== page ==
The news is completely dominated at the moment by the coronavirus pandemic and the theatre industry, being based on getting people together in close proximity, is going to be affected more than most. A recently published article in the Stage brought home the implications very clearly….
“The past week has been dramatic as the World Health Organization declared coronavirus a global health emergency. In London, anxiety around it has escalated. The Evening Standard’s front page last Thursday said the virus was spreading fast. That same night as I travelled home on the tube after watching a play at London’s National Theatre…..” Richard Jordan in The Stage (to read the full article click here).
Events are of course moving incredibly quickly with the UK government having now advised the public not to go to the theatre, several theatres immediately closing their doors and a general outcry from the Arts community asking for government help, which is unlikely to be forthcoming for the simple reason that almost every other industry is making similar requests; the pot of government funding is only so big!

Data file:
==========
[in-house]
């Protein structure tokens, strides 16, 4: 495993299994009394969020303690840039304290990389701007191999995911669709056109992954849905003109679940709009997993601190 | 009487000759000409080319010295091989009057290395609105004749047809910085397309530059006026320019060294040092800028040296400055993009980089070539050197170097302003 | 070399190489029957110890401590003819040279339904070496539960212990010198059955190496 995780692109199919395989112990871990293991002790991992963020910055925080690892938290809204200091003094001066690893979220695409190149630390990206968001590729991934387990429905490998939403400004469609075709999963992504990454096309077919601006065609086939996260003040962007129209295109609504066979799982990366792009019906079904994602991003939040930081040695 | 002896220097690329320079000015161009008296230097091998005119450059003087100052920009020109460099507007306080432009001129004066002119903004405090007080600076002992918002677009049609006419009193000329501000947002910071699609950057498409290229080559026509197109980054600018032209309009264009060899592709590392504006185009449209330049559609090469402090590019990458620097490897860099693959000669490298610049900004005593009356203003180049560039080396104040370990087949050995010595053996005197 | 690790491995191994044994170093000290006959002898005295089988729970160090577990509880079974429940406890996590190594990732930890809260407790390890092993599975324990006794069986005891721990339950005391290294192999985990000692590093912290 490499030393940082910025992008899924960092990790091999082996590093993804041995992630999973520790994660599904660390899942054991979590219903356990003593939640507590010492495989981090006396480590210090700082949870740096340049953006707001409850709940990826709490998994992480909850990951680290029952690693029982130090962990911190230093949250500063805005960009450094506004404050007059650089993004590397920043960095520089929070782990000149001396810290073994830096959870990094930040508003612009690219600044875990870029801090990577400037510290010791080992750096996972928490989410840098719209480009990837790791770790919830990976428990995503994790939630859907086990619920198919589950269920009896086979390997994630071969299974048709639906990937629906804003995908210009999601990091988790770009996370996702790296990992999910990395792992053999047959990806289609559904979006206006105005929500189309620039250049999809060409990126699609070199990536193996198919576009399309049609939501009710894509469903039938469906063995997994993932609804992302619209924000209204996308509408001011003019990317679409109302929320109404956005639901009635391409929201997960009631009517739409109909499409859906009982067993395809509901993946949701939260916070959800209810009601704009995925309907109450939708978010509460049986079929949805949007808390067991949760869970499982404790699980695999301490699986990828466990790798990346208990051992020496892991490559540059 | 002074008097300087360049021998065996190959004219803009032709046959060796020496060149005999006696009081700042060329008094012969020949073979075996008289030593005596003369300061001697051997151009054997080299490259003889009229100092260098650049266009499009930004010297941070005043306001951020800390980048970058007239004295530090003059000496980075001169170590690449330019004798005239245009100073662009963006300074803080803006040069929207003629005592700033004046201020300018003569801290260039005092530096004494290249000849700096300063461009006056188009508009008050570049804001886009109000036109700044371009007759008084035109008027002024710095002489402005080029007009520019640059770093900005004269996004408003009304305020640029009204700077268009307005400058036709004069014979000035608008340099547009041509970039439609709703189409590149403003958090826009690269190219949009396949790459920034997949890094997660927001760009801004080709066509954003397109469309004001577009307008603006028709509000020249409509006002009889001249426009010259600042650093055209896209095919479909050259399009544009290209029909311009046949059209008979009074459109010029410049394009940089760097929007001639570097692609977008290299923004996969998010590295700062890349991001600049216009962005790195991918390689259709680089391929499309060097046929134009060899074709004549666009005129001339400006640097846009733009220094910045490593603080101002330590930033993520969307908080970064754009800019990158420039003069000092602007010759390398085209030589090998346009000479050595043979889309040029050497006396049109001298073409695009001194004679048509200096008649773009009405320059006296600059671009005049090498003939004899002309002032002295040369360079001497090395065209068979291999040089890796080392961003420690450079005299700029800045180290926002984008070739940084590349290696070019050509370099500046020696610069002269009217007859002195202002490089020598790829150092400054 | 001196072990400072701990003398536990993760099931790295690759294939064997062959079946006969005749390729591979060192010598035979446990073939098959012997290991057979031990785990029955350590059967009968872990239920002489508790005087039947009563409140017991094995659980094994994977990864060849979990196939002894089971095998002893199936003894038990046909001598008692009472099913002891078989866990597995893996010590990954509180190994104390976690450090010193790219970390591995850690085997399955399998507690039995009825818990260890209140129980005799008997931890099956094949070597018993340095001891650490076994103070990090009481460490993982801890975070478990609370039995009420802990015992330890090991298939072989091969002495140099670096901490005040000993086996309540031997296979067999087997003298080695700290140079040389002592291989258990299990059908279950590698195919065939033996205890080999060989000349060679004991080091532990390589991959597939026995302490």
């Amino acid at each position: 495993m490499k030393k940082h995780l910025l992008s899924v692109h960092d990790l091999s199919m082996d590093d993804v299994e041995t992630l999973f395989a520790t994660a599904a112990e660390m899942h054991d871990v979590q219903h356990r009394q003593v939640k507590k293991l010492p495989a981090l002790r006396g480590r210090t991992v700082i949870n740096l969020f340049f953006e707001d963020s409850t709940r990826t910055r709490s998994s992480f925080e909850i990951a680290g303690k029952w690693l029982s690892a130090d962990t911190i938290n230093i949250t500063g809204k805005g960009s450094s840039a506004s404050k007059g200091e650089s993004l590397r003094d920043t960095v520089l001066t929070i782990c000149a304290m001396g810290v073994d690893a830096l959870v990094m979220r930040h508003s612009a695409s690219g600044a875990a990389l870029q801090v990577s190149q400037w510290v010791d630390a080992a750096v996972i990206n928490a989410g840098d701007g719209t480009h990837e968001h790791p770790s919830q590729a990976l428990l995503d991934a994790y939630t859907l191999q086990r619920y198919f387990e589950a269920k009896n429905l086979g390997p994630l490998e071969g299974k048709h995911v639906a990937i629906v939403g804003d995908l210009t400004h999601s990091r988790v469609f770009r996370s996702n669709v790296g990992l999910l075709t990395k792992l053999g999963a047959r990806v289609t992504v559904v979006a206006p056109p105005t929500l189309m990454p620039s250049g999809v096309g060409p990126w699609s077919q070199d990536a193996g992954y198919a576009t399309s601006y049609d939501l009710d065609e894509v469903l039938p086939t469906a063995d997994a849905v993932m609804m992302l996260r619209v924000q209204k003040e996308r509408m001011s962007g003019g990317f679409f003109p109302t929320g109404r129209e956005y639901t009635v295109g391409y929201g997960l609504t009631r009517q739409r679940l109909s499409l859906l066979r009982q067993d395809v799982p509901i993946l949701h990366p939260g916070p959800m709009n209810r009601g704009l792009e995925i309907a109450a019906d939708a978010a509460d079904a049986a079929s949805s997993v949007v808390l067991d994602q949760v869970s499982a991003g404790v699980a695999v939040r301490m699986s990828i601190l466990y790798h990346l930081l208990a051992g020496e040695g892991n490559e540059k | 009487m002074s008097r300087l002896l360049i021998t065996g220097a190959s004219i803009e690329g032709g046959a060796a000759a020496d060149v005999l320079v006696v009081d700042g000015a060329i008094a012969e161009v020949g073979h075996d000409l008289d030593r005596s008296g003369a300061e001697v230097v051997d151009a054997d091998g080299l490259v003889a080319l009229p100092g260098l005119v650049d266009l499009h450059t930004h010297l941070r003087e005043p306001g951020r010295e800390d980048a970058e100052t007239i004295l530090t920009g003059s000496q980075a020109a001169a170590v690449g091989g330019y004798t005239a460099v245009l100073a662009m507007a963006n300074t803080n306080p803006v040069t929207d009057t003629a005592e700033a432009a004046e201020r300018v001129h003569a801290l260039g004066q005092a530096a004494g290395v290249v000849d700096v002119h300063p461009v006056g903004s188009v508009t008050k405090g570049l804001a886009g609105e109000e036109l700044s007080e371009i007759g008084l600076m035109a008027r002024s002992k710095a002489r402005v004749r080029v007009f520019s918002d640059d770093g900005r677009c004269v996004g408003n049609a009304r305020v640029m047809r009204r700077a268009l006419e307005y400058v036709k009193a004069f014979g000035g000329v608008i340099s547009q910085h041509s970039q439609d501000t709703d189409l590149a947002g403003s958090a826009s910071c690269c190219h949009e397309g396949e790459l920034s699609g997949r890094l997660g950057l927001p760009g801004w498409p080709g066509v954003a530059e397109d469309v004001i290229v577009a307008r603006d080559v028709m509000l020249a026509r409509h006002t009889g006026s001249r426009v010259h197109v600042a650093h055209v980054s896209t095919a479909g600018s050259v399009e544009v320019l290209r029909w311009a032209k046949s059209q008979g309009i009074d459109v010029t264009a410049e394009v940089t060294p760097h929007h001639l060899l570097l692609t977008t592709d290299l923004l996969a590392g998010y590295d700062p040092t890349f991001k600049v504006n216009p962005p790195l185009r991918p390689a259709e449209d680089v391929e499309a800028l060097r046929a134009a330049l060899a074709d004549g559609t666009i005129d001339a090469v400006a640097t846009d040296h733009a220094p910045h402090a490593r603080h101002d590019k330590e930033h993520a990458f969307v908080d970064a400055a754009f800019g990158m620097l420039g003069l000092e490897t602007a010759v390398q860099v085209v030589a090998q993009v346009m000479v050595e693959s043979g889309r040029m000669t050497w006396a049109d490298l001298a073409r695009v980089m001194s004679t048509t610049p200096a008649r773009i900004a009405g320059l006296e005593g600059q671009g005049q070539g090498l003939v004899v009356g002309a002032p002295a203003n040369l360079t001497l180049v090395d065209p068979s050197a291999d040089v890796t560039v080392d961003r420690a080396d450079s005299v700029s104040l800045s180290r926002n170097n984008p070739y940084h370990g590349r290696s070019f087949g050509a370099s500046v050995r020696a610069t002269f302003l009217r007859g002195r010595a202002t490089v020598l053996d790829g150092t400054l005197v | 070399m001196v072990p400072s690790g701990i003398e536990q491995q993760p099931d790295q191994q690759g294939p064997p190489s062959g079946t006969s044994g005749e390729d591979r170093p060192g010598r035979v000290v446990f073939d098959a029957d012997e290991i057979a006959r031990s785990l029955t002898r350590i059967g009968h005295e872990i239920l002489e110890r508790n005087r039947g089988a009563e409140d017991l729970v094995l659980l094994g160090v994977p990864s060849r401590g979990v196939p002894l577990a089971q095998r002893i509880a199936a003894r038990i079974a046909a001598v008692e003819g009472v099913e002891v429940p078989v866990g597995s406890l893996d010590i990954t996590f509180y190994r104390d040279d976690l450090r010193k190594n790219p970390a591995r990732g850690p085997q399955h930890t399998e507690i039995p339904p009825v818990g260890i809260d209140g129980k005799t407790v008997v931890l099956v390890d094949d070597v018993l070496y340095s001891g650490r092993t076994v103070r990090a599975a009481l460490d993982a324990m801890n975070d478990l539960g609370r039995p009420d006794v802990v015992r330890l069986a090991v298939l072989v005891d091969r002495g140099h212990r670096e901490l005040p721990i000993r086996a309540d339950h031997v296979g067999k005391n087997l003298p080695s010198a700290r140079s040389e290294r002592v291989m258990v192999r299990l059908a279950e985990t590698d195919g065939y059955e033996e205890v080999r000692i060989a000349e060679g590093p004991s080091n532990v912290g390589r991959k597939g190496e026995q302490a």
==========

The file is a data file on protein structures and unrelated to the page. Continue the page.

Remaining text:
The coronavirus will eventually pass and commentators are already taking about the ‘Post-Corona’ world. For the theatre world, this just might be an opportunity for small and emerging companies; both writers and performers. Perhaps a lot of privately-run venues will be forced to offer ticket splits to small operators in order just to keep their doors open and turnover flowing. Perhaps there will be more community theatre productions if many large, professional companies go to the wall. Maybe even some large privately-owned venues will end up being taking over by local authorities and having to become more user-friendly as a result. Coronavirus just might create the biggest breath of fresh air for the theatre world in a generation, if not longer!